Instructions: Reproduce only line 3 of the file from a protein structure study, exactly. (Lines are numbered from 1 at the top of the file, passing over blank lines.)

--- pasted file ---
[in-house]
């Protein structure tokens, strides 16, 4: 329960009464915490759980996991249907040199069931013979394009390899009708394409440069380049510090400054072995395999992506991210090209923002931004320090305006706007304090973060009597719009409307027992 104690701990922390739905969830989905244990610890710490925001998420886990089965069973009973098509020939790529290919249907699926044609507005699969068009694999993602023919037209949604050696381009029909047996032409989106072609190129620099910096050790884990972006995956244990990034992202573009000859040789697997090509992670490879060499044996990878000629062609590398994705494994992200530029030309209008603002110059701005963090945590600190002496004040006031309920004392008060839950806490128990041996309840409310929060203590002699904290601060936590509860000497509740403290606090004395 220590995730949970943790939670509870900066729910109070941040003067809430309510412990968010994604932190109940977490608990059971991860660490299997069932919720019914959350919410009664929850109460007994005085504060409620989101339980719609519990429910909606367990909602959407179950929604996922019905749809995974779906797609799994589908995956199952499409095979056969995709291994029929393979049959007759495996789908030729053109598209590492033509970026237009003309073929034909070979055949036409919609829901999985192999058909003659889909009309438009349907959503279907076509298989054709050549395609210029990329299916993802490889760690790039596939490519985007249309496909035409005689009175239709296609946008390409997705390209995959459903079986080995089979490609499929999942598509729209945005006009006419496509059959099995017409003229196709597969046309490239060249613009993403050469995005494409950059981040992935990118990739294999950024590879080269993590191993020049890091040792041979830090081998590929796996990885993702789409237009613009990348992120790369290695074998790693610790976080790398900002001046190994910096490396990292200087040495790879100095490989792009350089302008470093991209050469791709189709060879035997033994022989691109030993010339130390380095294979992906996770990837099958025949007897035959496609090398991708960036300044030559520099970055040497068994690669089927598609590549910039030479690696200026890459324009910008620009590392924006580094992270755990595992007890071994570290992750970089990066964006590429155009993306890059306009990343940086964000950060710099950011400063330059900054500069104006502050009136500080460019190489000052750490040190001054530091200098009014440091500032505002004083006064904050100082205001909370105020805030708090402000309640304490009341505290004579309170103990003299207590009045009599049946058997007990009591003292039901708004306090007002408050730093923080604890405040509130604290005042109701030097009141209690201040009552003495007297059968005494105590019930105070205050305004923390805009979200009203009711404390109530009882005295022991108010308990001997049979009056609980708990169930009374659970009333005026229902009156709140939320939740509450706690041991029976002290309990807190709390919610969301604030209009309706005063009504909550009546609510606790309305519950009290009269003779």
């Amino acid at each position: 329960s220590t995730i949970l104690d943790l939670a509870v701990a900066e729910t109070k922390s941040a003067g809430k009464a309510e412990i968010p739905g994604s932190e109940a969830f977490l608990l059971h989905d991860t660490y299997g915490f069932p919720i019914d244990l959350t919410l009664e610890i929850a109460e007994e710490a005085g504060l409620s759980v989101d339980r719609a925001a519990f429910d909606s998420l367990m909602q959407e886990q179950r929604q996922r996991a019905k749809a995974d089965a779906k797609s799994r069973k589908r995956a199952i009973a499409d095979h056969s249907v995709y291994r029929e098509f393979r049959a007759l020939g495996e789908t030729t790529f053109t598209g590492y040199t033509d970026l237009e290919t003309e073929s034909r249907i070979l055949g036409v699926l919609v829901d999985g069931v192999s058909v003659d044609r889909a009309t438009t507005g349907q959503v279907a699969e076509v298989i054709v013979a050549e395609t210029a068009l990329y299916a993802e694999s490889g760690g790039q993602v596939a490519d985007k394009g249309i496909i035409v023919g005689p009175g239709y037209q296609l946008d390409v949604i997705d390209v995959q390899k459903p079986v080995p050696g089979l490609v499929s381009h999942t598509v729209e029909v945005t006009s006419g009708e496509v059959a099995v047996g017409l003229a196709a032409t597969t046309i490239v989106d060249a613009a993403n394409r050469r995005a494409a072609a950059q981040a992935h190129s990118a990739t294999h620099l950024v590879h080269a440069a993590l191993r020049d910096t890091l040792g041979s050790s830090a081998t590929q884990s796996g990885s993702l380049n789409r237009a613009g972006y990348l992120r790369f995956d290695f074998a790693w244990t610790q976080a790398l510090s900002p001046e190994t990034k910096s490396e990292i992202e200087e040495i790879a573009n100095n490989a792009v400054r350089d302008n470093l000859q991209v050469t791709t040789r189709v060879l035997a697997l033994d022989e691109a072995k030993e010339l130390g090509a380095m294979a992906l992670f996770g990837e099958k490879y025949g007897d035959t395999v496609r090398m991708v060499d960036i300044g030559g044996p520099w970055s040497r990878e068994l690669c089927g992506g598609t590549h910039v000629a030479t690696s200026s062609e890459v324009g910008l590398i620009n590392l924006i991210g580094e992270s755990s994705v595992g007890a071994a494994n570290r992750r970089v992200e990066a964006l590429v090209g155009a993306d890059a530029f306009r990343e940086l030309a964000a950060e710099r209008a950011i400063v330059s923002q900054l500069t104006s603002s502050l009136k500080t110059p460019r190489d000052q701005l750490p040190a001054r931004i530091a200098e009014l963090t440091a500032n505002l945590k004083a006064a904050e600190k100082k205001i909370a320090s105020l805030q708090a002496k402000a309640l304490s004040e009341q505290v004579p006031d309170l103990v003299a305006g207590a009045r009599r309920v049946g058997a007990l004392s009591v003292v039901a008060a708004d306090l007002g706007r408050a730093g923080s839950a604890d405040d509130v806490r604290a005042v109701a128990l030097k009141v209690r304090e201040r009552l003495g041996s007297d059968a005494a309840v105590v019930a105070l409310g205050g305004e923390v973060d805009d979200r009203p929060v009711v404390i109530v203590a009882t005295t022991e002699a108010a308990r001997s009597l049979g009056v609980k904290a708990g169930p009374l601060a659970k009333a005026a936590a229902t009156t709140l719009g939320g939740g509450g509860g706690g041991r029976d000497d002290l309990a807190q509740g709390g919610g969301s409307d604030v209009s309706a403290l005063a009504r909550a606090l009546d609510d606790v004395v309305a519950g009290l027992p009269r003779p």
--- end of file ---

């Amino acid at each position: 329960s220590t995730i949970l104690d943790l939670a509870v701990a900066e729910t109070k922390s941040a003067g809430k009464a309510e412990i968010p739905g994604s932190e109940a969830f977490l608990l059971h989905d991860t660490y299997g915490f069932p919720i019914d244990l959350t919410l009664e610890i929850a109460e007994e710490a005085g504060l409620s759980v989101d339980r719609a925001a519990f429910d909606s998420l367990m909602q959407e886990q179950r929604q996922r996991a019905k749809a995974d089965a779906k797609s799994r069973k589908r995956a199952i009973a499409d095979h056969s249907v995709y291994r029929e098509f393979r049959a007759l020939g495996e789908t030729t790529f053109t598209g590492y040199t033509d970026l237009e290919t003309e073929s034909r249907i070979l055949g036409v699926l919609v829901d999985g069931v192999s058909v003659d044609r889909a009309t438009t507005g349907q959503v279907a699969e076509v298989i054709v013979a050549e395609t210029a068009l990329y299916a993802e694999s490889g760690g790039q993602v596939a490519d985007k394009g249309i496909i035409v023919g005689p009175g239709y037209q296609l946008d390409v949604i997705d390209v995959q390899k459903p079986v080995p050696g089979l490609v499929s381009h999942t598509v729209e029909v945005t006009s006419g009708e496509v059959a099995v047996g017409l003229a196709a032409t597969t046309i490239v989106d060249a613009a993403n394409r050469r995005a494409a072609a950059q981040a992935h190129s990118a990739t294999h620099l950024v590879h080269a440069a993590l191993r020049d910096t890091l040792g041979s050790s830090a081998t590929q884990s796996g990885s993702l380049n789409r237009a613009g972006y990348l992120r790369f995956d290695f074998a790693w244990t610790q976080a790398l510090s900002p001046e190994t990034k910096s490396e990292i992202e200087e040495i790879a573009n100095n490989a792009v400054r350089d302008n470093l000859q991209v050469t791709t040789r189709v060879l035997a697997l033994d022989e691109a072995k030993e010339l130390g090509a380095m294979a992906l992670f996770g990837e099958k490879y025949g007897d035959t395999v496609r090398m991708v060499d960036i300044g030559g044996p520099w970055s040497r990878e068994l690669c089927g992506g598609t590549h910039v000629a030479t690696s200026s062609e890459v324009g910008l590398i620009n590392l924006i991210g580094e992270s755990s994705v595992g007890a071994a494994n570290r992750r970089v992200e990066a964006l590429v090209g155009a993306d890059a530029f306009r990343e940086l030309a964000a950060e710099r209008a950011i400063v330059s923002q900054l500069t104006s603002s502050l009136k500080t110059p460019r190489d000052q701005l750490p040190a001054r931004i530091a200098e009014l963090t440091a500032n505002l945590k004083a006064a904050e600190k100082k205001i909370a320090s105020l805030q708090a002496k402000a309640l304490s004040e009341q505290v004579p006031d309170l103990v003299a305006g207590a009045r009599r309920v049946g058997a007990l004392s009591v003292v039901a008060a708004d306090l007002g706007r408050a730093g923080s839950a604890d405040d509130v806490r604290a005042v109701a128990l030097k009141v209690r304090e201040r009552l003495g041996s007297d059968a005494a309840v105590v019930a105070l409310g205050g305004e923390v973060d805009d979200r009203p929060v009711v404390i109530v203590a009882t005295t022991e002699a108010a308990r001997s009597l049979g009056v609980k904290a708990g169930p009374l601060a659970k009333a005026a936590a229902t009156t709140l719009g939320g939740g509450g509860g706690g041991r029976d000497d002290l309990a807190q509740g709390g919610g969301s409307d604030v209009s309706a403290l005063a009504r909550a606090l009546d609510d606790v004395v309305a519950g009290l027992p009269r003779p």